International Headache Society criteria were used to study the prevalence of migraine in bipolar patients in New Zealand. The researchers found that the prevalence of migraine was 25.9% in the bipolar patients; 25% of bipolar men and 27% of bipolar women suffer from migraine.12 By contrast, the prevalence of migraine in the general population is 10.3%. In a Canadian study, men with bipolar disorder and migraine were likelier to receive welfare and social assistance than bipolar men without migraine. Women with both bipolar disorder and migraine were likelier to require help with personal or instrumental activities of daily living compared with bipolar women without migraine.13

In a National Institutes of Health study, the overall lifetime prevalence of migraine was 39.8% among patients with bipolar disorder.14 However, in a subgroup of patients with bipolar II disorder, the lifetime prevalence of migraine was 64.7%; the bipolar with migraine group was younger and tended to be more educated.14 One recent study has indicated that migraine in depressed patients is a bipolar spectrum trait.15 In a study of patients with affective disorder, those patients with comorbid migraine and affective disorder had a higher frequency of bipolar II disorder (43% vs. 10%), a lower frequency of bipolar I disorder (11% vs. 33%), an approximately equal frequency of unipolar depressive disorder (45% vs. 57%), and a higher frequency of affective temperaments (45% vs. 22%).16 The authors suggested that the presence of migraine may be used to delineate a distinct subgroup of the major affective disorders.

Functional neuroimaging studies reveal structural changes in amygdala and prefrontal cortex in the bipolar patient.17 Recent neuroimaging studies support the contention that bipolar depression, as well as pain distress and rejection distress, share the same neurobiological circuits. The study revealed an increase in headaches and chest pain during bipolar depression related to increased rejection sensitivity during depression. However, being rejection sensitive in general (ie, trait rejection sensitivity) did not predict pain during depression.18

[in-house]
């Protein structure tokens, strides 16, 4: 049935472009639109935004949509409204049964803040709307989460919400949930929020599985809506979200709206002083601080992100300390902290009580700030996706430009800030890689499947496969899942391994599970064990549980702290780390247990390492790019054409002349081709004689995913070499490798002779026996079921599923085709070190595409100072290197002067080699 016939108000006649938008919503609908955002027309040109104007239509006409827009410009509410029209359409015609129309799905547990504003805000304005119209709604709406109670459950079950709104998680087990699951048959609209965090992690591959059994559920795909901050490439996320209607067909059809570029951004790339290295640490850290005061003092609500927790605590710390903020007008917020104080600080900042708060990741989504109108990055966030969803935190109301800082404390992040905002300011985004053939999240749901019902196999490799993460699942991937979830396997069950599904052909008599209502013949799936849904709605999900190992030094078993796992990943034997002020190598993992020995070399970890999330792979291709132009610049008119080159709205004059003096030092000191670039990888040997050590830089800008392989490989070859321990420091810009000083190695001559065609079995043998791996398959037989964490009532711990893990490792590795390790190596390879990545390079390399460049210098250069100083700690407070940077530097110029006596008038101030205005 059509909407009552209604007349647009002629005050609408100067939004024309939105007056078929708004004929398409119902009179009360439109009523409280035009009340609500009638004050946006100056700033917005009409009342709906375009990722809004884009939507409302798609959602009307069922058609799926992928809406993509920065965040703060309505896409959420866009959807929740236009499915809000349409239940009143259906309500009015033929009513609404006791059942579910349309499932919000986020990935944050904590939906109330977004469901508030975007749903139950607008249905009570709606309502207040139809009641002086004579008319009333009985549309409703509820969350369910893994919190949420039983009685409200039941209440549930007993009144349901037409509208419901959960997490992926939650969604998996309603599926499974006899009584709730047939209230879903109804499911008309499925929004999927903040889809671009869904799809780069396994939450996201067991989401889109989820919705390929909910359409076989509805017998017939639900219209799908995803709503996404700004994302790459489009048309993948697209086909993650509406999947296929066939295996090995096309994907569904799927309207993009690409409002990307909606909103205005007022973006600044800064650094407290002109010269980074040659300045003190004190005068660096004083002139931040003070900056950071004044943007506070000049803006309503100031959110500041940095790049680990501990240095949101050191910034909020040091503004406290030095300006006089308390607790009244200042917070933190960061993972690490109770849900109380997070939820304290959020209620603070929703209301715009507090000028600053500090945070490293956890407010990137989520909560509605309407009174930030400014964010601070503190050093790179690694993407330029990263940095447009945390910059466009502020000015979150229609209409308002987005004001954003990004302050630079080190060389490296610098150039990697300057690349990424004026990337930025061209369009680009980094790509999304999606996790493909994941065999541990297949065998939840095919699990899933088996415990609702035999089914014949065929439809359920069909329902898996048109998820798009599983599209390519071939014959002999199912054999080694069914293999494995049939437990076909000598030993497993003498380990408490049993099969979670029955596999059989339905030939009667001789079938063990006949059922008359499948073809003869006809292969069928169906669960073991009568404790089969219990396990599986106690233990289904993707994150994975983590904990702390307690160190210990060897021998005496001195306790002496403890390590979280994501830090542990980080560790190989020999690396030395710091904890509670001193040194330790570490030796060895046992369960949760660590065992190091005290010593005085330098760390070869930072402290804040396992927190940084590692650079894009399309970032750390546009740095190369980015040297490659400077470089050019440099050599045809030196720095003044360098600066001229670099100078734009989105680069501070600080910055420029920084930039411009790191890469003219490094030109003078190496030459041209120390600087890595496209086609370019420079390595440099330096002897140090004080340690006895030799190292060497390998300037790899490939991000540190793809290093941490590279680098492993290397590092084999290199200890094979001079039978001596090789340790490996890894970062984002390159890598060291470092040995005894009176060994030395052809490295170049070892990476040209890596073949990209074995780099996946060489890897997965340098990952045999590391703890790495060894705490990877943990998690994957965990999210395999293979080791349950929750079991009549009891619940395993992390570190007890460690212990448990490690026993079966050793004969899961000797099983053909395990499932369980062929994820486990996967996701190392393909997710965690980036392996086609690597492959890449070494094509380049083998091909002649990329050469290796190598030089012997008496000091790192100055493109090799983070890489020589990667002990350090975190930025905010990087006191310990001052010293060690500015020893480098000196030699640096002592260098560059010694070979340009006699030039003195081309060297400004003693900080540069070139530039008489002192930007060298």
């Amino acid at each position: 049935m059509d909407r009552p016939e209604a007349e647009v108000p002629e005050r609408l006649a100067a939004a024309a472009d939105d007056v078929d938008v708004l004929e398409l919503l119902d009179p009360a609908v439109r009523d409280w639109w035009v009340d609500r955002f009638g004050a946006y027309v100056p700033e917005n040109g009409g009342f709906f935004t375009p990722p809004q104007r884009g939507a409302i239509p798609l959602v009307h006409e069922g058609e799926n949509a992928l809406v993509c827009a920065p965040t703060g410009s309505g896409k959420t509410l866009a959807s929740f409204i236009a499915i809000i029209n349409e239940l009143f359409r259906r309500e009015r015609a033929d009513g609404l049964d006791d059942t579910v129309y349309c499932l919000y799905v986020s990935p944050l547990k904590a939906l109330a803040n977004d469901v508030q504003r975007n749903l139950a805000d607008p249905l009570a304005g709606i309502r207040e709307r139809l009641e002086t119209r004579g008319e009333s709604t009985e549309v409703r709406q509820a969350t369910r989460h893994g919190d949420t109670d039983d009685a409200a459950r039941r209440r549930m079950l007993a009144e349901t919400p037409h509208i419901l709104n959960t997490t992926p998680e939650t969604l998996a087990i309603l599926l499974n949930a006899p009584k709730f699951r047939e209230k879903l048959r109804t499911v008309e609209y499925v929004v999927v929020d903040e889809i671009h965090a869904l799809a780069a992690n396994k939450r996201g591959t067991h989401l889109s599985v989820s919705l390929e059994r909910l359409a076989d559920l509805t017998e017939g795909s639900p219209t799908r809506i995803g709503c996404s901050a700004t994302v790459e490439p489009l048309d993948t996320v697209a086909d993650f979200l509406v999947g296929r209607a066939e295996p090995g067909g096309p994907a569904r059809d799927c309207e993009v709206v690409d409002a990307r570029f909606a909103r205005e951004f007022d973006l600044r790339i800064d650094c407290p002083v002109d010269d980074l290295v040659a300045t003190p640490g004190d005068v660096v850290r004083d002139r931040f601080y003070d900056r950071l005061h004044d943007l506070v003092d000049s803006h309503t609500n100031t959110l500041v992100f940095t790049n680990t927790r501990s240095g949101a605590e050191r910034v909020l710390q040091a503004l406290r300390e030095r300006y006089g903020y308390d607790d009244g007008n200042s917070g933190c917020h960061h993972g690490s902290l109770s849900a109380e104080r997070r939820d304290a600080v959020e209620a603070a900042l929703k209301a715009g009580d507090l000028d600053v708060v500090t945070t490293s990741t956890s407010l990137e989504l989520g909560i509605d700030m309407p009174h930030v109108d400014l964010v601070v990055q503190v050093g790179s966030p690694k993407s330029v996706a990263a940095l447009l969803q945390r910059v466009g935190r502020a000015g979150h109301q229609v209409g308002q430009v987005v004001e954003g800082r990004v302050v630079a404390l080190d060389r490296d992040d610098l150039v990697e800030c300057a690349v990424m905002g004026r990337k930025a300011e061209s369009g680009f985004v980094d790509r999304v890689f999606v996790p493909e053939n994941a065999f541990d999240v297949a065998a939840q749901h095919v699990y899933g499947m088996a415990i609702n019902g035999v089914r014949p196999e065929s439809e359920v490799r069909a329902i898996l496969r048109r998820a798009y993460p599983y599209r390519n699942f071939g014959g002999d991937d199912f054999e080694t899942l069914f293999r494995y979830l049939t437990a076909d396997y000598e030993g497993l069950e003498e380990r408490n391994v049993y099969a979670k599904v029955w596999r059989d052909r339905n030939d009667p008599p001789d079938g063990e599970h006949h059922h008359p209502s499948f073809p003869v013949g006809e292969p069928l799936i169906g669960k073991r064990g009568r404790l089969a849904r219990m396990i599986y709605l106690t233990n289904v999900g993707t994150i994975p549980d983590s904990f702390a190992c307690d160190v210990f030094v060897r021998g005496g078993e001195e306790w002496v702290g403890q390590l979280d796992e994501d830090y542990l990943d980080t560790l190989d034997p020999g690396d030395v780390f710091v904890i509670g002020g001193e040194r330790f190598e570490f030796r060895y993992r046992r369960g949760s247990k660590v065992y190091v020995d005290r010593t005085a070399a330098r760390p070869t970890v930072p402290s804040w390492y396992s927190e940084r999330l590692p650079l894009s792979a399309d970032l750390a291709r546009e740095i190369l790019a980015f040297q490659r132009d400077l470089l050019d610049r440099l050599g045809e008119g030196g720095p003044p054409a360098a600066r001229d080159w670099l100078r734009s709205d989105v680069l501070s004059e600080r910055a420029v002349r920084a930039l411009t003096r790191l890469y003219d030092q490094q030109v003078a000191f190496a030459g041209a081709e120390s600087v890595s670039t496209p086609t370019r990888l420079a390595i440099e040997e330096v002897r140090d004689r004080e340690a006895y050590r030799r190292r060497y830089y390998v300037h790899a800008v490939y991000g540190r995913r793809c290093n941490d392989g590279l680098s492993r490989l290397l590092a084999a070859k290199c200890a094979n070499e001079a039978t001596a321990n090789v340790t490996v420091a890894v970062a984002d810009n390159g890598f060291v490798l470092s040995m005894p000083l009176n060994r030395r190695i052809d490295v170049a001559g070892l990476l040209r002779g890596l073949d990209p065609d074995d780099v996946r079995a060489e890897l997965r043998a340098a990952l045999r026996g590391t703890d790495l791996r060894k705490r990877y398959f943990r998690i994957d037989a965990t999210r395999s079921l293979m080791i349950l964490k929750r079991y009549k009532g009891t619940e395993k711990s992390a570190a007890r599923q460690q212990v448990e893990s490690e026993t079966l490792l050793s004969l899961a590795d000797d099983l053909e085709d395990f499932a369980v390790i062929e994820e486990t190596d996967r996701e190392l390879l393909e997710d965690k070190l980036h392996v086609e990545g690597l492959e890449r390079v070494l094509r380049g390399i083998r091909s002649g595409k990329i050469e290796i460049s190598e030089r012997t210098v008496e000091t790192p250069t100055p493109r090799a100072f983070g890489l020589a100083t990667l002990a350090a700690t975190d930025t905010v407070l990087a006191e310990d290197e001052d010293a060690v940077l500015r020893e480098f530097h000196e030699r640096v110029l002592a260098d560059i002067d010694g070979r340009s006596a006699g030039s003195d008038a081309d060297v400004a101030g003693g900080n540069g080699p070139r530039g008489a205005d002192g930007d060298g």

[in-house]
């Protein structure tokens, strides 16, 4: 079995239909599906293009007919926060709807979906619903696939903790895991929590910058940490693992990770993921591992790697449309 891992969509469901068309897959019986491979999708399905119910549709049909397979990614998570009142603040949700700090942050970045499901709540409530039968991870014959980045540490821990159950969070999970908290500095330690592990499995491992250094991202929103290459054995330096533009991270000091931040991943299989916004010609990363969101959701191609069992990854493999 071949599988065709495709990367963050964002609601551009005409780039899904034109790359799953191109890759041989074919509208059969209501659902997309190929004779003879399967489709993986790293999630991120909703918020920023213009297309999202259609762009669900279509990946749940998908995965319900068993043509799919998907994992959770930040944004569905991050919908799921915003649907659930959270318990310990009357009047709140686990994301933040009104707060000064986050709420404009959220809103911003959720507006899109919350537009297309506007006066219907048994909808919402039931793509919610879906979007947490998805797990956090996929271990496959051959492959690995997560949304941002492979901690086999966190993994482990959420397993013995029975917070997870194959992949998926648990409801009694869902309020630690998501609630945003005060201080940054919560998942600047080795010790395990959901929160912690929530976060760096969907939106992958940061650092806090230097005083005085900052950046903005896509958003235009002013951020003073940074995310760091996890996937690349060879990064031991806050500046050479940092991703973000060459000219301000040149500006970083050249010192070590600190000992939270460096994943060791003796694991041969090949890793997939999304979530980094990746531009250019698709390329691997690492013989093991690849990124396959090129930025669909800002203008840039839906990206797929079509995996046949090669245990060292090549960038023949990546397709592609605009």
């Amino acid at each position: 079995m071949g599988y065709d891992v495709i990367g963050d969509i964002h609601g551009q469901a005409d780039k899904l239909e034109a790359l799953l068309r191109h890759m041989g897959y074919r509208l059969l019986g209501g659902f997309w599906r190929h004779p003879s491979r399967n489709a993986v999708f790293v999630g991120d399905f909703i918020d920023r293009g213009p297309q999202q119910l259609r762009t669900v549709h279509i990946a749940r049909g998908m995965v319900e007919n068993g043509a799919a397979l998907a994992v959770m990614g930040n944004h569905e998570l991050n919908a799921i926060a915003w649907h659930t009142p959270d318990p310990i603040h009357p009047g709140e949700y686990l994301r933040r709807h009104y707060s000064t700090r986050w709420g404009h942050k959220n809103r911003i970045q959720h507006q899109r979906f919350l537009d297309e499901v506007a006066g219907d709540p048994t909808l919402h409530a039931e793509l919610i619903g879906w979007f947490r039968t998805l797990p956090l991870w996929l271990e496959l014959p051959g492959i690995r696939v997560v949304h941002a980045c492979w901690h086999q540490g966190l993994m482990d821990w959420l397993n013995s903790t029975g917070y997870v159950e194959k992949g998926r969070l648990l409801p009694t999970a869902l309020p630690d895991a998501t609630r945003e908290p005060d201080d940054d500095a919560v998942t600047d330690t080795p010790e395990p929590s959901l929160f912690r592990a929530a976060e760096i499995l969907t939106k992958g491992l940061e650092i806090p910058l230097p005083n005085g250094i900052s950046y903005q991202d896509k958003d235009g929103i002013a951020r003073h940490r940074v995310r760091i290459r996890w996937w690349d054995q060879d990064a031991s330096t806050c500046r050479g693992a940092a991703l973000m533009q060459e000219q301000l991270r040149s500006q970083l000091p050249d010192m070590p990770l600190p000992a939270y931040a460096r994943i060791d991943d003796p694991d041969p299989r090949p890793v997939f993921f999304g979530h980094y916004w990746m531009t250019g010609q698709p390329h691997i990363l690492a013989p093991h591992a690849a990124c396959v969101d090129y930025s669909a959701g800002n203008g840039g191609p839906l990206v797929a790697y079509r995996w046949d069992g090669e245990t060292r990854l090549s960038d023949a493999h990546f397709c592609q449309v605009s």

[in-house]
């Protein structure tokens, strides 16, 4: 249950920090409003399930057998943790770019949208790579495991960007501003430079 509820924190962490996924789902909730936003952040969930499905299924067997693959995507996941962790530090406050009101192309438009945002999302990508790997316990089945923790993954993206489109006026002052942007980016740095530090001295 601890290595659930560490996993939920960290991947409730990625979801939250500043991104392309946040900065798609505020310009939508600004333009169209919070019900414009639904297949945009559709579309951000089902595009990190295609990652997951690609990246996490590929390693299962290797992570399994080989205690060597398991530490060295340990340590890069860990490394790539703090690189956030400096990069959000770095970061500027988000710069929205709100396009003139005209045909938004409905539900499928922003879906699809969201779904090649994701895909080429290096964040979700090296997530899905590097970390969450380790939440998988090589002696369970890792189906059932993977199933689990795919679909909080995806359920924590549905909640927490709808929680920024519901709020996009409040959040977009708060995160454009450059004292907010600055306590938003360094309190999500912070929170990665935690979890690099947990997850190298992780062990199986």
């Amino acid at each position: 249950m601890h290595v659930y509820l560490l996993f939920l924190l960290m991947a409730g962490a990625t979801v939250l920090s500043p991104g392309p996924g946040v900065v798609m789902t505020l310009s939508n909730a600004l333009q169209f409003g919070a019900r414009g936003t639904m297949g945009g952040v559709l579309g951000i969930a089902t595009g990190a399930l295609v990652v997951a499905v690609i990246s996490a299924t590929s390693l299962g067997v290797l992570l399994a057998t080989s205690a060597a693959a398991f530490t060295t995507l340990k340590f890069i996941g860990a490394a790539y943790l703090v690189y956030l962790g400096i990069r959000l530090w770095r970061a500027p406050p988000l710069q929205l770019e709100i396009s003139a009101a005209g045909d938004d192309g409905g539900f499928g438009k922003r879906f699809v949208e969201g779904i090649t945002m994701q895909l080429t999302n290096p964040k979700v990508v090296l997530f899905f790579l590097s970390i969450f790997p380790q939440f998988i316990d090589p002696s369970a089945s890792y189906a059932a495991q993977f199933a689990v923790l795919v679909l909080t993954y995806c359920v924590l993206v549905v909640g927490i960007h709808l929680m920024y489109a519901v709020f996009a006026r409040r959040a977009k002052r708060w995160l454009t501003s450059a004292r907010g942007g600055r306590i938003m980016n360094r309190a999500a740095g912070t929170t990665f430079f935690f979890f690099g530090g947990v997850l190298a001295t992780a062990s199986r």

Suicide Risk Increases With Pain Level

Both patients with chronic pain as well as patients with bipolar disorder are at increased risk for suicide. Although the majority of people with chronic pain do not develop suicidal tendencies, according to the National Pain Foundation, people with chronic pain other than arthritis are four times likelier to have attempted suicide than other adults.19 In fact, in one survey, 14% of respondents with three or more painful conditions said they had thought about suicide, and almost 6% reported an actual suicide attempt. Nearly 8% of people with frequent or severe headaches had thought about killing themselves. This is four times the rate found among adults with no chronic head pain.20

In a review of bipolar patients, a Duke University researcher found that 20% have attempted suicide.21 According to the study, suicide rates for bipolar patients are among the highest for any psychiatric disorder, and improved identification of risk factors for attempted and completed suicide translates into improved clinical outcome.

Last updated on: September 2, 2011